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THE VILLAGES SYMPHONIC WINDS


What do you call a group of some forty former band directors, professional musicians, and a few dedicated amateurs with over 2000 years of experience? Simple – The Villages Symphonic Wind Ensemble, a group dedicated

to performing at the highest level of achievement we can reach while challenging ourselves to continually improve. We play a wide range

of musical genres from “high-brow” to “toe-tapping”

in a variety of keys and time signatures rated from moderate to the most difficult. If you are someone who wants to sharpen your playing skills surrounded by like-minded musicians who serve to inspire

and motivate you, then contact,


Jill VanSyckle at ljvansyckle20@gmail.com or 352-731-7447


Behind the name: From an article about the conception of the Eastman Wind Ensemble – In 1952, the idea for a new, smaller type of symphonic band occurred to Frederick Fennell: scaling the typical concert band down

to the size of the wind section of a symphony orchestra, allowing for greater clarity and better intonation. He recruited nearly 40 players for this in May 1952, explaining, “I chose the best students in the school, the best solo

 performers, and the best ensemble players.” That is what this group strives

to be – “The Best”!


Under construction

as of Oct 1 2020

Under construction

as of Oct 1 2020

Alto Sax For Sale


I have a 1946-1947 King Zephyr alto sax to sell. It was made by The H.N.White Co. in Cleveland, Ohio. The serial number is 281_ _ _. They can call me at 315-956-2600 for more info. Thank you. Carole Kline. (clarinet 3) Hometown Band

Three ways to improve and shorten practice time


1. Isolate the problem area and break it down to smaller sections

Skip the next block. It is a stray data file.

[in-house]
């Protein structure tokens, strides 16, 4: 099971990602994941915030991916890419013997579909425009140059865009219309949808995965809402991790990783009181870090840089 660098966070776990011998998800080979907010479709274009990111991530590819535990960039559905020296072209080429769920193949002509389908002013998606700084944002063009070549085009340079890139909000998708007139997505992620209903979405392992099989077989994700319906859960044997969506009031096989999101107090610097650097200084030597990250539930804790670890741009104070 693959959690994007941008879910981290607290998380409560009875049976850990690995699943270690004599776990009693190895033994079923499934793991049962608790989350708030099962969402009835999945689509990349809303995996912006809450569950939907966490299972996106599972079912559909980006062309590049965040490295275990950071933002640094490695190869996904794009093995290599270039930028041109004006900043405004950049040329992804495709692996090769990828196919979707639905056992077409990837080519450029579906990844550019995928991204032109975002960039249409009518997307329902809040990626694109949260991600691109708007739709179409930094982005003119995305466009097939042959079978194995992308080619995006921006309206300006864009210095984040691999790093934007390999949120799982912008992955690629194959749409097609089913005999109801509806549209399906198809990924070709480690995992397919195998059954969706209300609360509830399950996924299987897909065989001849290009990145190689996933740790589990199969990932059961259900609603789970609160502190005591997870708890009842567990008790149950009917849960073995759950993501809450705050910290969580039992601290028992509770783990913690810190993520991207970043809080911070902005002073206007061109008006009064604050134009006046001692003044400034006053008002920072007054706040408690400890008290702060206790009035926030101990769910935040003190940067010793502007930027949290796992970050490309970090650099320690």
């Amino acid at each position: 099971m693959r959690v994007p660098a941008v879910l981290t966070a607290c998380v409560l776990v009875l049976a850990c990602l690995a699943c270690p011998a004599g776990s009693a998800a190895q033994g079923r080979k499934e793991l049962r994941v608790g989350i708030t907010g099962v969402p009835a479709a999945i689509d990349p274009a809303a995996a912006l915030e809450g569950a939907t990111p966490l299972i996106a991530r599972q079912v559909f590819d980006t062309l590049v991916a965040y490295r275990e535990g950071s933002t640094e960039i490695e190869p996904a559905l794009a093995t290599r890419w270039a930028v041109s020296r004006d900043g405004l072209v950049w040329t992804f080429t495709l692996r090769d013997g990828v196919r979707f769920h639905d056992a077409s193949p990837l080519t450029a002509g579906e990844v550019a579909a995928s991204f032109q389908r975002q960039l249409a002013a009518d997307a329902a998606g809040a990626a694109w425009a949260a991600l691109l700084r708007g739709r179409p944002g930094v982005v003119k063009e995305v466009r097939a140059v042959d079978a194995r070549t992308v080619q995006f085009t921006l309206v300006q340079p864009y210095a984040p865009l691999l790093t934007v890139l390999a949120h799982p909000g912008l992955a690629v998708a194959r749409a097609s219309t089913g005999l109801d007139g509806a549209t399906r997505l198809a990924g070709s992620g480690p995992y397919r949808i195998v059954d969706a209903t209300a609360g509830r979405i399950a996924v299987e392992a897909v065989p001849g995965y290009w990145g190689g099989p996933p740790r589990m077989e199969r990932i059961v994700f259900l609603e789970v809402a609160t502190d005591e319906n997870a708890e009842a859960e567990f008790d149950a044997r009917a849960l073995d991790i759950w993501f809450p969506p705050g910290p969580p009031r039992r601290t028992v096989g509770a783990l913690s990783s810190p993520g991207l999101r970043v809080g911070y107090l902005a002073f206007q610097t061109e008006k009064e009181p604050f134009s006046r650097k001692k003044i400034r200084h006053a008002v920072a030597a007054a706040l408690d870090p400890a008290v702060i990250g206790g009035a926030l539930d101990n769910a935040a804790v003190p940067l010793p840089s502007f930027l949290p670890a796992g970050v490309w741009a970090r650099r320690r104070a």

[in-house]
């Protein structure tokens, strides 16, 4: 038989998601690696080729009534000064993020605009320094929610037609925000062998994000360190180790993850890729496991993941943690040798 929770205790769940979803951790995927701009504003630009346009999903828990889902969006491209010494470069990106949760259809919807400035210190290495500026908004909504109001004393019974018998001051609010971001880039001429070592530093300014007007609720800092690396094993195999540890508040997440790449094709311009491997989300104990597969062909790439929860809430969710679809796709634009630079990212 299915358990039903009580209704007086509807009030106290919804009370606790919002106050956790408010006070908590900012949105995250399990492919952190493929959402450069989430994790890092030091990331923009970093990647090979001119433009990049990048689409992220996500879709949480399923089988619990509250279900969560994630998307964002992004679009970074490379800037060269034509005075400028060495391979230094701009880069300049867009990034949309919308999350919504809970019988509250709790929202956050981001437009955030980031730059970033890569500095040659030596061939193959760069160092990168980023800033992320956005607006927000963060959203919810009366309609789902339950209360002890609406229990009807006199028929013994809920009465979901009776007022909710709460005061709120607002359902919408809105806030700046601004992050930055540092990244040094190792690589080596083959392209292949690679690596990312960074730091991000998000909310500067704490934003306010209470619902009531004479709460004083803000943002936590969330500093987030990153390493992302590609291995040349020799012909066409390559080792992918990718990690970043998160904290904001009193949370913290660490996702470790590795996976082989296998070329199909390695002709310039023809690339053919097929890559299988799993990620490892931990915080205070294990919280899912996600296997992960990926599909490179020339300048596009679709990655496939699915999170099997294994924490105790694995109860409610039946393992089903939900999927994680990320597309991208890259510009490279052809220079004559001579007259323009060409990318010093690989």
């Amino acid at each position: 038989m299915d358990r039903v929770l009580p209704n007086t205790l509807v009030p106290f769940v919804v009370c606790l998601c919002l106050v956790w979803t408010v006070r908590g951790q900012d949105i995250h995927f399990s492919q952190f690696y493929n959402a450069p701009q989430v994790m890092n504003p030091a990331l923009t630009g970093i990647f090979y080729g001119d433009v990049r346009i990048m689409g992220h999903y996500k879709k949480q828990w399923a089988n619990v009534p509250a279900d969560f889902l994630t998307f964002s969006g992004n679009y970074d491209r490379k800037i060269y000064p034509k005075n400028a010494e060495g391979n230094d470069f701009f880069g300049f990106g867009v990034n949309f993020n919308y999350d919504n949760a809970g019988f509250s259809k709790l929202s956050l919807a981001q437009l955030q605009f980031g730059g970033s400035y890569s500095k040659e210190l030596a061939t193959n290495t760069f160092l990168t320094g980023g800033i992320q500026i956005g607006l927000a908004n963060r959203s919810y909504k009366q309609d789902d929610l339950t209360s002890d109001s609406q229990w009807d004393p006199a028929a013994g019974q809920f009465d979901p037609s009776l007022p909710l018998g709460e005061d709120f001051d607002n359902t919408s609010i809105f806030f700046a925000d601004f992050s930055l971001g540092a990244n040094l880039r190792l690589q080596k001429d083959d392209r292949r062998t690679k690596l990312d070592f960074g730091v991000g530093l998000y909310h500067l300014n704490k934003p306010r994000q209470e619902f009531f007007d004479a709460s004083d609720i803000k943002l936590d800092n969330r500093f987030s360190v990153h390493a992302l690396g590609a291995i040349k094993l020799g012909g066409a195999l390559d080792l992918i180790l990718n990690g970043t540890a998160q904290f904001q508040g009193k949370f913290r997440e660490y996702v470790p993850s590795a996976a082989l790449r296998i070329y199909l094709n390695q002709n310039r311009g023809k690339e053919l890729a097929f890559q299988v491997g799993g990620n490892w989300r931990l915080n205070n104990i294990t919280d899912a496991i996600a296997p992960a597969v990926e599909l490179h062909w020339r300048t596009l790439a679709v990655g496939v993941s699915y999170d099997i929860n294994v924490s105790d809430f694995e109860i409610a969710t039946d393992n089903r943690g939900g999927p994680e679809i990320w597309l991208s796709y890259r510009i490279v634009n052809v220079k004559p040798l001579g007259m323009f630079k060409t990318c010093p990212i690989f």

Find the passage which is giving you difficulty. If there is a way to break it down, do so.

For example: four 16th notes can be broken down to one count at a time. Go slow, 1-e-&-a-. Repeat it several times and perfect this one count.


Next, go to 2-e-&-a-. Repeat it several times and perfect this one count.


Next, review both counts. 1-e-&-a-2-e-&-a-. Repeat this several times to perfect this part.


Next go to 3-e-&-a-. Repeat this several times to perfect this one count.


Next,review these 3 counts. 1-e-&-a-2-e-&-a-3-e-&-a-. Repeat this several times to perfect this part.


Next go to 4-e-&-a-. Repeat this several times to perfect this one count.


Next put all four counts together and repeat this several times to perfect the entire passage.


By isolating this particular section and breaking it down to one count at a time, then reviewing, will enhance your ablility to perform this section with relative ease.


2. Long – short – long, Short – long - short


Find the section that is giving you problems and break it down one count at a time and use the rhythm listed above. Repeat each count a few times and then go back and play it in rhythm. Keep on going one count at a time, repeat in rhythm, then try the entire problem section slowly at first and work up to the correct tempo.

3. The five times rule